The present commentary considers the question of what must be learned in different types of motor skills, thereby limiting the question of what should be adjusted in the APG model in order to explain successful learning. It is concluded that an open loop model like the APG might well be able to describe the learning pattern of motor skills in a stable, predictable environment. Recent research on saccadic plasticity, however, illustrates that motor skills performed in an unpredictable environment depend heavily (...)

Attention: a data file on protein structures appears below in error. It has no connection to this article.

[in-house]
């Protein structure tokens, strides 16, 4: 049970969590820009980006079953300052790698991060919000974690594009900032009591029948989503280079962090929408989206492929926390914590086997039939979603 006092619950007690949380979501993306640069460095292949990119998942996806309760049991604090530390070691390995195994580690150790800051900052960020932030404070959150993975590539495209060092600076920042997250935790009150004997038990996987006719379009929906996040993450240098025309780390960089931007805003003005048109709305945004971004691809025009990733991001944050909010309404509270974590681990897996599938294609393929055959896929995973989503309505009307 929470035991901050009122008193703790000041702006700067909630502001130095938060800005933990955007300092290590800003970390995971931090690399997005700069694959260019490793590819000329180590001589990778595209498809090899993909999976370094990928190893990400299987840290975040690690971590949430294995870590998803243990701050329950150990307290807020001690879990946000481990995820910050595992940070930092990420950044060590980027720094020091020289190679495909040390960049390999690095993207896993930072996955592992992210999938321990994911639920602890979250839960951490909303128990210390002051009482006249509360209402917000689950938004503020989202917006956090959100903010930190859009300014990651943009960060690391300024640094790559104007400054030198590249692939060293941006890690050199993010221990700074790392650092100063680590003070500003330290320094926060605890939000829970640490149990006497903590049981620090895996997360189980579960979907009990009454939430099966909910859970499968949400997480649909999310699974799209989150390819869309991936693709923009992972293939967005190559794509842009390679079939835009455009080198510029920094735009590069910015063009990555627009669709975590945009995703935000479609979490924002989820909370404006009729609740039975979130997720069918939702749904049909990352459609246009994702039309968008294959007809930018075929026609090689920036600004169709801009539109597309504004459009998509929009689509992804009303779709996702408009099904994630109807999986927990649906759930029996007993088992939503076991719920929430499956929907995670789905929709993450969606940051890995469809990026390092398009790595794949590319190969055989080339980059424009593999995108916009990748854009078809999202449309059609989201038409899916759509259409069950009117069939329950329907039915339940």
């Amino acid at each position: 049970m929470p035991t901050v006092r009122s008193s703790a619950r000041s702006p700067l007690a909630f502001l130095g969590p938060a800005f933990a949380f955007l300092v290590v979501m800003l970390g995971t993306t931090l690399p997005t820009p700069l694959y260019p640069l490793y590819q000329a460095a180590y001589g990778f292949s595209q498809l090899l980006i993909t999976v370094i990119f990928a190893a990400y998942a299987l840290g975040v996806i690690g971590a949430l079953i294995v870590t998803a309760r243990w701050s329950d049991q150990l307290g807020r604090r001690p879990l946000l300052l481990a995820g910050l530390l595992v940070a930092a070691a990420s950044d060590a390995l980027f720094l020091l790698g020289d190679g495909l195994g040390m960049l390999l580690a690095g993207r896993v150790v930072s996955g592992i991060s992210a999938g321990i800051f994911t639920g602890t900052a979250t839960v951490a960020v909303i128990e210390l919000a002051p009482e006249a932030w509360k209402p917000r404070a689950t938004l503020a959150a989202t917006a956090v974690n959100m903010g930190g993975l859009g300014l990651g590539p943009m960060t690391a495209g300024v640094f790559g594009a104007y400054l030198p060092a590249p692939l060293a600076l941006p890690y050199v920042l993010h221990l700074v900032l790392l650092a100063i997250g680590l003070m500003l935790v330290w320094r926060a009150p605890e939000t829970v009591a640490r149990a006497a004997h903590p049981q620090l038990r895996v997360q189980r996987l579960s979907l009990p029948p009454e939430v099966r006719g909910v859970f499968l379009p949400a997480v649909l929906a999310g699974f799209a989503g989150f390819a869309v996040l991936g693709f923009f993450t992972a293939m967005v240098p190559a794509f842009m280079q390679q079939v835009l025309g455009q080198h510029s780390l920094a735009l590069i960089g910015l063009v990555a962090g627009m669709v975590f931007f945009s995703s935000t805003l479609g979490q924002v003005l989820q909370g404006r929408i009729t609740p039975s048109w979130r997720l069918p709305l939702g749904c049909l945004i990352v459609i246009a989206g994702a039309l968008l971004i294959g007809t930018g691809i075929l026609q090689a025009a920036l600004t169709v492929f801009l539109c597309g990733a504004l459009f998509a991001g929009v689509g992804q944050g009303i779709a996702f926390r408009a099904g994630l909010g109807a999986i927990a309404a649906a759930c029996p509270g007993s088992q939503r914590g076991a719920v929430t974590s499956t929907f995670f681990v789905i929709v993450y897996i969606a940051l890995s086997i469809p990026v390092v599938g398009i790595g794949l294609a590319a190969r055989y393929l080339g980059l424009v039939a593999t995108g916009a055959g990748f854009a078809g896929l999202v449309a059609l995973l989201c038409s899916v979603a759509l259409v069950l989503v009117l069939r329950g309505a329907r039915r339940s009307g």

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  12.  2
    Carol Massey & Deborah Munt (2009). Preparing to Be Creative in the NHS: Making It Personal. [REVIEW] Health Care Analysis 17 (4):296-308.
    There is currently a clarion call for the NHS to be more creative and innovative, as it moves into an increasingly quality focused agenda. But exactly how easy is it to do this when the NHS performance regime for the last 10 years has been more about delivering centrally driven, specific and detailed targets for improvement, such as reduction of waiting times, than promoting a culture that speaks of experimentation and possibilities rather than certainties. Can a workforce that may not (...)
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  13. David Aldridge (2014). How Ought War To Be Remembered in Schools? Impact 2014 (21):1-45.